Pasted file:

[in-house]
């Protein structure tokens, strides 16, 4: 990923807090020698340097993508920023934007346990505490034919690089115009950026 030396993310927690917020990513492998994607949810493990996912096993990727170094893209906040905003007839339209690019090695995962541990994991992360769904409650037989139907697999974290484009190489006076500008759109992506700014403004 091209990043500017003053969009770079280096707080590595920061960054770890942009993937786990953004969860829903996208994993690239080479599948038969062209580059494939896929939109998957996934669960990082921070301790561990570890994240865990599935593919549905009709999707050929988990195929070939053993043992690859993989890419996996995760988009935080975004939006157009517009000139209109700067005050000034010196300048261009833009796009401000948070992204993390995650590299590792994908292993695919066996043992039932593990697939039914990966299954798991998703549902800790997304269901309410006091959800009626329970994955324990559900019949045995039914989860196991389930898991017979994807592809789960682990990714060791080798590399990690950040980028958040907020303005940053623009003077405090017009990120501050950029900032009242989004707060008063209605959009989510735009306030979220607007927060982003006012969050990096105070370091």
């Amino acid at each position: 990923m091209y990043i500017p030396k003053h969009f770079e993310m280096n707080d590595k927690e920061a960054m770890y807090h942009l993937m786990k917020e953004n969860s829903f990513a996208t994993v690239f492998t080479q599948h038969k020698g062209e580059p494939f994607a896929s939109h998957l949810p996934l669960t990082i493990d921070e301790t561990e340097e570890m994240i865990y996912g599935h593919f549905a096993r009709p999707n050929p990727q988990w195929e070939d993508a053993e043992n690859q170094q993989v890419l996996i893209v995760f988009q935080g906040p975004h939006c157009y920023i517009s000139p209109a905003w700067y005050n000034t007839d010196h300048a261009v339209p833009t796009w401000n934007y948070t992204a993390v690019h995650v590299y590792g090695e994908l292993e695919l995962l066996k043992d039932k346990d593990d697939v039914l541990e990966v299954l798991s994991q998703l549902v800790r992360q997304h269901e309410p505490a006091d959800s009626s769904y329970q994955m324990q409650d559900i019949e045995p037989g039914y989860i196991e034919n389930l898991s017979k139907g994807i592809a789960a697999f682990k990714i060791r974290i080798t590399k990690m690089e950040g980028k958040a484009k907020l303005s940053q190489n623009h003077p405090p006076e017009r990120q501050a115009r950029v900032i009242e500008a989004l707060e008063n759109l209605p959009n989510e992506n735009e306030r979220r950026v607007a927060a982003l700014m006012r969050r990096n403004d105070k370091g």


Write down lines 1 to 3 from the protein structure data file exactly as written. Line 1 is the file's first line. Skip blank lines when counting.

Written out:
[in-house]
């Protein structure tokens, strides 16, 4: 990923807090020698340097993508920023934007346990505490034919690089115009950026 030396993310927690917020990513492998994607949810493990996912096993990727170094893209906040905003007839339209690019090695995962541990994991992360769904409650037989139907697999974290484009190489006076500008759109992506700014403004 091209990043500017003053969009770079280096707080590595920061960054770890942009993937786990953004969860829903996208994993690239080479599948038969062209580059494939896929939109998957996934669960990082921070301790561990570890994240865990599935593919549905009709999707050929988990195929070939053993043992690859993989890419996996995760988009935080975004939006157009517009000139209109700067005050000034010196300048261009833009796009401000948070992204993390995650590299590792994908292993695919066996043992039932593990697939039914990966299954798991998703549902800790997304269901309410006091959800009626329970994955324990559900019949045995039914989860196991389930898991017979994807592809789960682990990714060791080798590399990690950040980028958040907020303005940053623009003077405090017009990120501050950029900032009242989004707060008063209605959009989510735009306030979220607007927060982003006012969050990096105070370091």
């Amino acid at each position: 990923m091209y990043i500017p030396k003053h969009f770079e993310m280096n707080d590595k927690e920061a960054m770890y807090h942009l993937m786990k917020e953004n969860s829903f990513a996208t994993v690239f492998t080479q599948h038969k020698g062209e580059p494939f994607a896929s939109h998957l949810p996934l669960t990082i493990d921070e301790t561990e340097e570890m994240i865990y996912g599935h593919f549905a096993r009709p999707n050929p990727q988990w195929e070939d993508a053993e043992n690859q170094q993989v890419l996996i893209v995760f988009q935080g906040p975004h939006c157009y920023i517009s000139p209109a905003w700067y005050n000034t007839d010196h300048a261009v339209p833009t796009w401000n934007y948070t992204a993390v690019h995650v590299y590792g090695e994908l292993e695919l995962l066996k043992d039932k346990d593990d697939v039914l541990e990966v299954l798991s994991q998703l549902v800790r992360q997304h269901e309410p505490a006091d959800s009626s769904y329970q994955m324990q409650d559900i019949e045995p037989g039914y989860i196991e034919n389930l898991s017979k139907g994807i592809a789960a697999f682990k990714i060791r974290i080798t590399k990690m690089e950040g980028k958040a484009k907020l303005s940053q190489n623009h003077p405090p006076e017009r990120q501050a115009r950029v900032i009242e500008a989004l707060e008063n759109l209605p959009n989510e992506n735009e306030r979220r950026v607007a927060a982003l700014m006012r969050r990096n403004d105070k370091g």